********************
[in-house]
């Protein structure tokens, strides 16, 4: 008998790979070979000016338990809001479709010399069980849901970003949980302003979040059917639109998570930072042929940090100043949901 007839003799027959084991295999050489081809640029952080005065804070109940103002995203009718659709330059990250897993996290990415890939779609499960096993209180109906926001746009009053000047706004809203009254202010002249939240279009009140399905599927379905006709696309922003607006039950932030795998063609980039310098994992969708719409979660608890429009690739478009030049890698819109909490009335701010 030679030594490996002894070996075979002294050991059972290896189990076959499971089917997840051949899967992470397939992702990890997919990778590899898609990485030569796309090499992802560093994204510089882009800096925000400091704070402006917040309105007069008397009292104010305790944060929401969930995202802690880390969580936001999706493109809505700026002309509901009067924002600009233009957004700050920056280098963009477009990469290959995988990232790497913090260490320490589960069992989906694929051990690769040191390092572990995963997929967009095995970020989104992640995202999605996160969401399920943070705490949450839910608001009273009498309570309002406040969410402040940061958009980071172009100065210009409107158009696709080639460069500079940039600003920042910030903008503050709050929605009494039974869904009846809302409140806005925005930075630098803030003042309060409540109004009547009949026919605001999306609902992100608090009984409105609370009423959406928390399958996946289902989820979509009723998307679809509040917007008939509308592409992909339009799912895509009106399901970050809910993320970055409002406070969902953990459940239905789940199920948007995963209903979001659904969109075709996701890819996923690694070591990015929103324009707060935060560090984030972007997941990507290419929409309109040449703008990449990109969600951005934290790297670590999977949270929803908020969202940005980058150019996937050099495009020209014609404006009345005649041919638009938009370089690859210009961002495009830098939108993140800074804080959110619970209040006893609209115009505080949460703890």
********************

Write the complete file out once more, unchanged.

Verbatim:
[in-house]
């Protein structure tokens, strides 16, 4: 008998790979070979000016338990809001479709010399069980849901970003949980302003979040059917639109998570930072042929940090100043949901 007839003799027959084991295999050489081809640029952080005065804070109940103002995203009718659709330059990250897993996290990415890939779609499960096993209180109906926001746009009053000047706004809203009254202010002249939240279009009140399905599927379905006709696309922003607006039950932030795998063609980039310098994992969708719409979660608890429009690739478009030049890698819109909490009335701010 030679030594490996002894070996075979002294050991059972290896189990076959499971089917997840051949899967992470397939992702990890997919990778590899898609990485030569796309090499992802560093994204510089882009800096925000400091704070402006917040309105007069008397009292104010305790944060929401969930995202802690880390969580936001999706493109809505700026002309509901009067924002600009233009957004700050920056280098963009477009990469290959995988990232790497913090260490320490589960069992989906694929051990690769040191390092572990995963997929967009095995970020989104992640995202999605996160969401399920943070705490949450839910608001009273009498309570309002406040969410402040940061958009980071172009100065210009409107158009696709080639460069500079940039600003920042910030903008503050709050929605009494039974869904009846809302409140806005925005930075630098803030003042309060409540109004009547009949026919605001999306609902992100608090009984409105609370009423959406928390399958996946289902989820979509009723998307679809509040917007008939509308592409992909339009799912895509009106399901970050809910993320970055409002406070969902953990459940239905789940199920948007995963209903979001659904969109075709996701890819996923690694070591990015929103324009707060935060560090984030972007997941990507290419929409309109040449703008990449990109969600951005934290790297670590999977949270929803908020969202940005980058150019996937050099495009020209014609404006009345005649041919638009938009370089690859210009961002495009830098939108993140800074804080959110619970209040006893609209115009505080949460703890």